FIG. 1 is a side elevation view of a flexible coupling mounted on and forming a drive coupling between two adjacent shafts;

FIG. 2 is an exploded view of the coupling shown in FIG. 1;

FIG. 3 is a longitudinally cross-section view taken along the line 33 in FIG. 1 and looking in the direction of the arrows;

FIG. 4 is an end view along the plane 4-4 in FIG. 3 looking in the direction of the arrows showing a coupling head and illustrating ridge formations in the interior tapered bore thereof;

FIG. 5 is a longitudinal cross-sectional view of the coupling members for one shaft as seen in FIG. 3 but showing an alternate means for securing the bushing member on the shaft;

FIG. 6 is a transverse sectional view taken along the line 6-6 in FIG. 5 looking in the directions of the arrows;

FIG. 7 is a plan view showing a locking nut employed in FIGS. 5 and 6;

FIG. 8 is a sectional view of an alternate construction of the coupling head member containing screw retaining means and an insertable threaded member for receiving the screw; and

FIG. 9 is a partially sectional end view of the coupling head in FIG. 8.

DESCRIPTION OF PREFERRED EMBODIMENT A flexible drive coupling 2 according to the invention is shown in FIG. 1 forming a power transmission coupling between a drive shaft 4 and a driven shaft 6. The coupling comprises bushing members 8 and 10 which are received respectively on the shafts 4 and 6 and coupling heads 12 and 14 mounted on the bushings. The numeral 16 identifies a spoke-shaped spacer element interposed between the projecting lugs 18 and 20 of the coupling heads through which the driving force is transmitted from one coupling head to the other and hence from drive shaft 4 to shaft 6.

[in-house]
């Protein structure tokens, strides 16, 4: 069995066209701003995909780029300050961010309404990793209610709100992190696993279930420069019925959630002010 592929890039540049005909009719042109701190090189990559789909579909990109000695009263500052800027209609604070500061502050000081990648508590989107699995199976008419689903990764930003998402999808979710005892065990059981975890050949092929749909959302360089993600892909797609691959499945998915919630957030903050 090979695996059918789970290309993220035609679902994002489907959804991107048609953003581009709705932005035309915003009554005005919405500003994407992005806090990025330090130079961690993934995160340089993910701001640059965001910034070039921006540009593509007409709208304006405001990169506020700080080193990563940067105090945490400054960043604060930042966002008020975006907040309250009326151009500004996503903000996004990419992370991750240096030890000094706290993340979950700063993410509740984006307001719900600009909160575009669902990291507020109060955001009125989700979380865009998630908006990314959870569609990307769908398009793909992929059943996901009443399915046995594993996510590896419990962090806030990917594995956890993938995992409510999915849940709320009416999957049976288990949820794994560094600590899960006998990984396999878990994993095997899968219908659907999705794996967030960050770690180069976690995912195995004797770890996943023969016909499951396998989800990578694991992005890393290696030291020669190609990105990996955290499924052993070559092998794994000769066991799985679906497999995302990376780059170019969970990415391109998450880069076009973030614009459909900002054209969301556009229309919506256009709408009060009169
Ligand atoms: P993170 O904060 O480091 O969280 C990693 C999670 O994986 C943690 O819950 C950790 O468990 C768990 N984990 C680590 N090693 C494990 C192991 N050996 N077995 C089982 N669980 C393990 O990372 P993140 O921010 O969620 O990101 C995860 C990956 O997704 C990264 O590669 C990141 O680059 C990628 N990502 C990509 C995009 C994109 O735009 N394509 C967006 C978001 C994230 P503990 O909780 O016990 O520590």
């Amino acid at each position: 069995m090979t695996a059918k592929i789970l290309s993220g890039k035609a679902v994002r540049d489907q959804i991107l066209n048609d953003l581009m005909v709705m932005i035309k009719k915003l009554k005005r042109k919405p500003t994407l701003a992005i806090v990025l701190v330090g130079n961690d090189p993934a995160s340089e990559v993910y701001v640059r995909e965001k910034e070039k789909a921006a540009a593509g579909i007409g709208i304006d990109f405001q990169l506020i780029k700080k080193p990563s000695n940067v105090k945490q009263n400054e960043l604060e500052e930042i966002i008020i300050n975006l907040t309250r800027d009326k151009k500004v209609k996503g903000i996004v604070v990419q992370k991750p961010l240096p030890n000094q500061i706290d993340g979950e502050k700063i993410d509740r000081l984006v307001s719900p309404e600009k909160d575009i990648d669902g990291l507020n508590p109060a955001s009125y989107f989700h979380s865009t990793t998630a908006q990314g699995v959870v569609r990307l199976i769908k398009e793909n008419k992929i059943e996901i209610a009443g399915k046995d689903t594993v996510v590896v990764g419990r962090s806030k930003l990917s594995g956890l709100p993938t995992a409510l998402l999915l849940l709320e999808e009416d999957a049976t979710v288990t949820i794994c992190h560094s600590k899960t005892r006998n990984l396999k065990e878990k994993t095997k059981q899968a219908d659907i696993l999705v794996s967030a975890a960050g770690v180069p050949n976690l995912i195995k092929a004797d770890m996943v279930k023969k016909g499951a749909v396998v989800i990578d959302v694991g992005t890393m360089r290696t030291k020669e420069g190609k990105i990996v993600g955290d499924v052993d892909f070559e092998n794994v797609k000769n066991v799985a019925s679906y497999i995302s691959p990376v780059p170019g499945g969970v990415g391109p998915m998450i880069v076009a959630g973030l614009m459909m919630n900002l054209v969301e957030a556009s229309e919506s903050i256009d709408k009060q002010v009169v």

Further details of the coupling are more readily described by reference to FIGS. 2 and 3. The bushings 8 and 10 may be keyed to their shafts such as by the keys 22 and 24 received in conventional registered slots in their respective shafts and bushings. Each bushing has an inner cylindrical bore 26 as seen in FIG. 3 in which the ends of the shafts are received. The ends of the bores 26 have lips 28 which form an abuttment with the ends of the shafts and prevent the bushings from moving further onto their respective shafts. The outer surfaces 30 of the bushings are divergently tapered so as to flare outwardly away from the adjacent ends of the shafts 4 and 6. Such taper may be from 5 to 8 from axial, and about 6 degrees is particularly effective.